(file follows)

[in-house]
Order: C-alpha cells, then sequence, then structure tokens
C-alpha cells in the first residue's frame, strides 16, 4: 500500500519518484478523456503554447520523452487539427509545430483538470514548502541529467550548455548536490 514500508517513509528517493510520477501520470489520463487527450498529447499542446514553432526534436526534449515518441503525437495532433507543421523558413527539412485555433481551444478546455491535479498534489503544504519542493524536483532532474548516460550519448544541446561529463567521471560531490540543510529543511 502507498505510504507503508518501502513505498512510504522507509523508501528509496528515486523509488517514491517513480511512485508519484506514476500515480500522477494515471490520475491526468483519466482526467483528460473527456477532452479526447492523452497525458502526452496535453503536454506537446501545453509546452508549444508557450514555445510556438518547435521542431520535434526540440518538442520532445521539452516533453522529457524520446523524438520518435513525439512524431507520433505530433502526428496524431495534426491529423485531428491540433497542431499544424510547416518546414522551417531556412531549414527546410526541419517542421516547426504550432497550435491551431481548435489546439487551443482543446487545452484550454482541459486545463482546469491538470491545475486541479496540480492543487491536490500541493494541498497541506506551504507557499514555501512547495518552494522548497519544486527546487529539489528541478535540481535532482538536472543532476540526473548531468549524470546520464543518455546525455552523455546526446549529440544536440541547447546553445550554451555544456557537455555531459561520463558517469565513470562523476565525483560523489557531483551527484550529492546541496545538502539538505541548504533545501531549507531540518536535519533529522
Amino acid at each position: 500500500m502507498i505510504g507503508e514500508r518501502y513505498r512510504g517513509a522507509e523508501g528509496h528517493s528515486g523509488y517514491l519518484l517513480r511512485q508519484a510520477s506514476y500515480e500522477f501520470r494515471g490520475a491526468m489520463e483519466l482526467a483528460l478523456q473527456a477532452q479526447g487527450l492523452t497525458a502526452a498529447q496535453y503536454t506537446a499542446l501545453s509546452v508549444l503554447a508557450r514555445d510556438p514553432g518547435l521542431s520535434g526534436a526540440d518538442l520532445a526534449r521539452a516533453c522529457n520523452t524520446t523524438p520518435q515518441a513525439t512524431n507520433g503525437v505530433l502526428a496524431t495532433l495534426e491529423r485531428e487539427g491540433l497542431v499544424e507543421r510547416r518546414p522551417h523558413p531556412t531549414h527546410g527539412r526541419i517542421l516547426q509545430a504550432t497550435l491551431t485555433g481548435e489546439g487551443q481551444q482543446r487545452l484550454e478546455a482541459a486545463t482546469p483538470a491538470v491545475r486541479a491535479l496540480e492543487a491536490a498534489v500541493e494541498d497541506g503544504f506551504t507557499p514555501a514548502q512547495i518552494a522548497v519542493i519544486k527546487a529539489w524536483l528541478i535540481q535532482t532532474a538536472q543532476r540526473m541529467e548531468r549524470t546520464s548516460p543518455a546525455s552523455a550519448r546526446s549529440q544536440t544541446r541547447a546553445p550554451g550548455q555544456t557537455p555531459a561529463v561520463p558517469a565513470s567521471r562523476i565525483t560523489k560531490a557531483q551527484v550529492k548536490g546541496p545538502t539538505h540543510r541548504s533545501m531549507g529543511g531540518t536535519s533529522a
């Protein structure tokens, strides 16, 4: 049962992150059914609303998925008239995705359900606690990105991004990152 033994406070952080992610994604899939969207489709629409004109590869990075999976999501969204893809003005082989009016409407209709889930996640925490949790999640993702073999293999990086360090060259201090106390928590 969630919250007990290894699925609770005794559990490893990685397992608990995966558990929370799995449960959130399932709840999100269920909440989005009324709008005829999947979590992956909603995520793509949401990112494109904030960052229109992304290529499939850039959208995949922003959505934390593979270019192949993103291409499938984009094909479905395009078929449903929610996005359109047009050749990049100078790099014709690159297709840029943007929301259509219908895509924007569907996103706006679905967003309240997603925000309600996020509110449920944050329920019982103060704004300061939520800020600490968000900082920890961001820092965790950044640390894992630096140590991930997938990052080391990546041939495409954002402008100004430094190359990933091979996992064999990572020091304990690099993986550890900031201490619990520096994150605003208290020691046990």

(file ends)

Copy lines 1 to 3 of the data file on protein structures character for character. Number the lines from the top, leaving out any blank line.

[in-house]
Order: C-alpha cells, then sequence, then structure tokens
C-alpha cells in the first residue's frame, strides 16, 4: 500500500519518484478523456503554447520523452487539427509545430483538470514548502541529467550548455548536490 514500508517513509528517493510520477501520470489520463487527450498529447499542446514553432526534436526534449515518441503525437495532433507543421523558413527539412485555433481551444478546455491535479498534489503544504519542493524536483532532474548516460550519448544541446561529463567521471560531490540543510529543511 502507498505510504507503508518501502513505498512510504522507509523508501528509496528515486523509488517514491517513480511512485508519484506514476500515480500522477494515471490520475491526468483519466482526467483528460473527456477532452479526447492523452497525458502526452496535453503536454506537446501545453509546452508549444508557450514555445510556438518547435521542431520535434526540440518538442520532445521539452516533453522529457524520446523524438520518435513525439512524431507520433505530433502526428496524431495534426491529423485531428491540433497542431499544424510547416518546414522551417531556412531549414527546410526541419517542421516547426504550432497550435491551431481548435489546439487551443482543446487545452484550454482541459486545463482546469491538470491545475486541479496540480492543487491536490500541493494541498497541506506551504507557499514555501512547495518552494522548497519544486527546487529539489528541478535540481535532482538536472543532476540526473548531468549524470546520464543518455546525455552523455546526446549529440544536440541547447546553445550554451555544456557537455555531459561520463558517469565513470562523476565525483560523489557531483551527484550529492546541496545538502539538505541548504533545501531549507531540518536535519533529522